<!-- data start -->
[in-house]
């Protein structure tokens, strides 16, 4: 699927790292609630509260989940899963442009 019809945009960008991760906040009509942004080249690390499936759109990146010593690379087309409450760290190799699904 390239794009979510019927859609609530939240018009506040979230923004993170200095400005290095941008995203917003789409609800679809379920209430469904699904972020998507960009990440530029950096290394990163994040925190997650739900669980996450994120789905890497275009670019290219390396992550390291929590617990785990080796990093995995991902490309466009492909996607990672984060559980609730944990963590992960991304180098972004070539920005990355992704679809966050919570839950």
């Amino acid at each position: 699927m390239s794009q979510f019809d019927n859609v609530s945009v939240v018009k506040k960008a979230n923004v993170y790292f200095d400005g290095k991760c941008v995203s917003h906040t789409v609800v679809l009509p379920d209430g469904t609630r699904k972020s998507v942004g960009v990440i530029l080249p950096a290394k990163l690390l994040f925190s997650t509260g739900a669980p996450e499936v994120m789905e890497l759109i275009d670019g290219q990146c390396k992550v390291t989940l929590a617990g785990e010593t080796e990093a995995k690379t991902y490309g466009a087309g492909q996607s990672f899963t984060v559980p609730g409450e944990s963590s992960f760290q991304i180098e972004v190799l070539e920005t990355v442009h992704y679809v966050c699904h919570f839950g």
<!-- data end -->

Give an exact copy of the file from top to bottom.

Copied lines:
[in-house]
């Protein structure tokens, strides 16, 4: 699927790292609630509260989940899963442009 019809945009960008991760906040009509942004080249690390499936759109990146010593690379087309409450760290190799699904 390239794009979510019927859609609530939240018009506040979230923004993170200095400005290095941008995203917003789409609800679809379920209430469904699904972020998507960009990440530029950096290394990163994040925190997650739900669980996450994120789905890497275009670019290219390396992550390291929590617990785990080796990093995995991902490309466009492909996607990672984060559980609730944990963590992960991304180098972004070539920005990355992704679809966050919570839950």
């Amino acid at each position: 699927m390239s794009q979510f019809d019927n859609v609530s945009v939240v018009k506040k960008a979230n923004v993170y790292f200095d400005g290095k991760c941008v995203s917003h906040t789409v609800v679809l009509p379920d209430g469904t609630r699904k972020s998507v942004g960009v990440i530029l080249p950096a290394k990163l690390l994040f925190s997650t509260g739900a669980p996450e499936v994120m789905e890497l759109i275009d670019g290219q990146c390396k992550v390291t989940l929590a617990g785990e010593t080796e990093a995995k690379t991902y490309g466009a087309g492909q996607s990672f899963t984060v559980p609730g409450e944990s963590s992960f760290q991304i180098e972004v190799l070539e920005t990355v442009h992704y679809v966050c699904h919570f839950g």